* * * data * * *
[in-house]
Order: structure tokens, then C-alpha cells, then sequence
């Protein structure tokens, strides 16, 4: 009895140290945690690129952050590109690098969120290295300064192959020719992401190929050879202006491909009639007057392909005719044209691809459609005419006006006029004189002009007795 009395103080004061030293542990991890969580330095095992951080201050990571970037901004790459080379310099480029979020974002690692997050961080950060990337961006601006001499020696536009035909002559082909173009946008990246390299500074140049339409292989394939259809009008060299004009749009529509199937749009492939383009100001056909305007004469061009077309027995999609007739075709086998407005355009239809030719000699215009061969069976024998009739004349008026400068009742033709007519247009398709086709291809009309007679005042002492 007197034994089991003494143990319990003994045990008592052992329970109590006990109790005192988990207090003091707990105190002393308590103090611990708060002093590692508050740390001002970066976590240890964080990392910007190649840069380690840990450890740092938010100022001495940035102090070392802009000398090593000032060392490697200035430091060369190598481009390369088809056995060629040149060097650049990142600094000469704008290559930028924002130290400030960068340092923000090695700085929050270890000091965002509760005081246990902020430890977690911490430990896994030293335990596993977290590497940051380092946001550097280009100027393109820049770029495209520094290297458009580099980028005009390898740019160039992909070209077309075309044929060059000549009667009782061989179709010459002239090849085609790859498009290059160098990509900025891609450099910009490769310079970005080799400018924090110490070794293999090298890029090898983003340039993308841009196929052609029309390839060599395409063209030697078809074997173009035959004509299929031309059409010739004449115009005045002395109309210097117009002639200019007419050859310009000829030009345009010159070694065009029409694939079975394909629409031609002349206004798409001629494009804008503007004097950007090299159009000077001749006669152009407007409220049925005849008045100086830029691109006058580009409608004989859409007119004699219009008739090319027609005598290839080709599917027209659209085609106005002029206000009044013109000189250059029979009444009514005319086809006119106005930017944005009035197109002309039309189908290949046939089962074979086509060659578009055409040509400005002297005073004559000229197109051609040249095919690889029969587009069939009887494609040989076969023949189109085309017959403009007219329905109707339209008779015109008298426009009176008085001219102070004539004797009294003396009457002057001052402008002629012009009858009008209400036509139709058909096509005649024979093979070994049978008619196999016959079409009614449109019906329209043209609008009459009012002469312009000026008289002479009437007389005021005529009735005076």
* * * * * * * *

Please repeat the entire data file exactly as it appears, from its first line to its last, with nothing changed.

[in-house]
Order: structure tokens, then C-alpha cells, then sequence
């Protein structure tokens, strides 16, 4: 009895140290945690690129952050590109690098969120290295300064192959020719992401190929050879202006491909009639007057392909005719044209691809459609005419006006006029004189002009007795 009395103080004061030293542990991890969580330095095992951080201050990571970037901004790459080379310099480029979020974002690692997050961080950060990337961006601006001499020696536009035909002559082909173009946008990246390299500074140049339409292989394939259809009008060299004009749009529509199937749009492939383009100001056909305007004469061009077309027995999609007739075709086998407005355009239809030719000699215009061969069976024998009739004349008026400068009742033709007519247009398709086709291809009309007679005042002492 007197034994089991003494143990319990003994045990008592052992329970109590006990109790005192988990207090003091707990105190002393308590103090611990708060002093590692508050740390001002970066976590240890964080990392910007190649840069380690840990450890740092938010100022001495940035102090070392802009000398090593000032060392490697200035430091060369190598481009390369088809056995060629040149060097650049990142600094000469704008290559930028924002130290400030960068340092923000090695700085929050270890000091965002509760005081246990902020430890977690911490430990896994030293335990596993977290590497940051380092946001550097280009100027393109820049770029495209520094290297458009580099980028005009390898740019160039992909070209077309075309044929060059000549009667009782061989179709010459002239090849085609790859498009290059160098990509900025891609450099910009490769310079970005080799400018924090110490070794293999090298890029090898983003340039993308841009196929052609029309390839060599395409063209030697078809074997173009035959004509299929031309059409010739004449115009005045002395109309210097117009002639200019007419050859310009000829030009345009010159070694065009029409694939079975394909629409031609002349206004798409001629494009804008503007004097950007090299159009000077001749006669152009407007409220049925005849008045100086830029691109006058580009409608004989859409007119004699219009008739090319027609005598290839080709599917027209659209085609106005002029206000009044013109000189250059029979009444009514005319086809006119106005930017944005009035197109002309039309189908290949046939089962074979086509060659578009055409040509400005002297005073004559000229197109051609040249095919690889029969587009069939009887494609040989076969023949189109085309017959403009007219329905109707339209008779015109008298426009009176008085001219102070004539004797009294003396009457002057001052402008002629012009009858009008209400036509139709058909096509005649024979093979070994049978008619196999016959079409009614449109019906329209043209609008009459009012002469312009000026008289002479009437007389005021005529009735005076």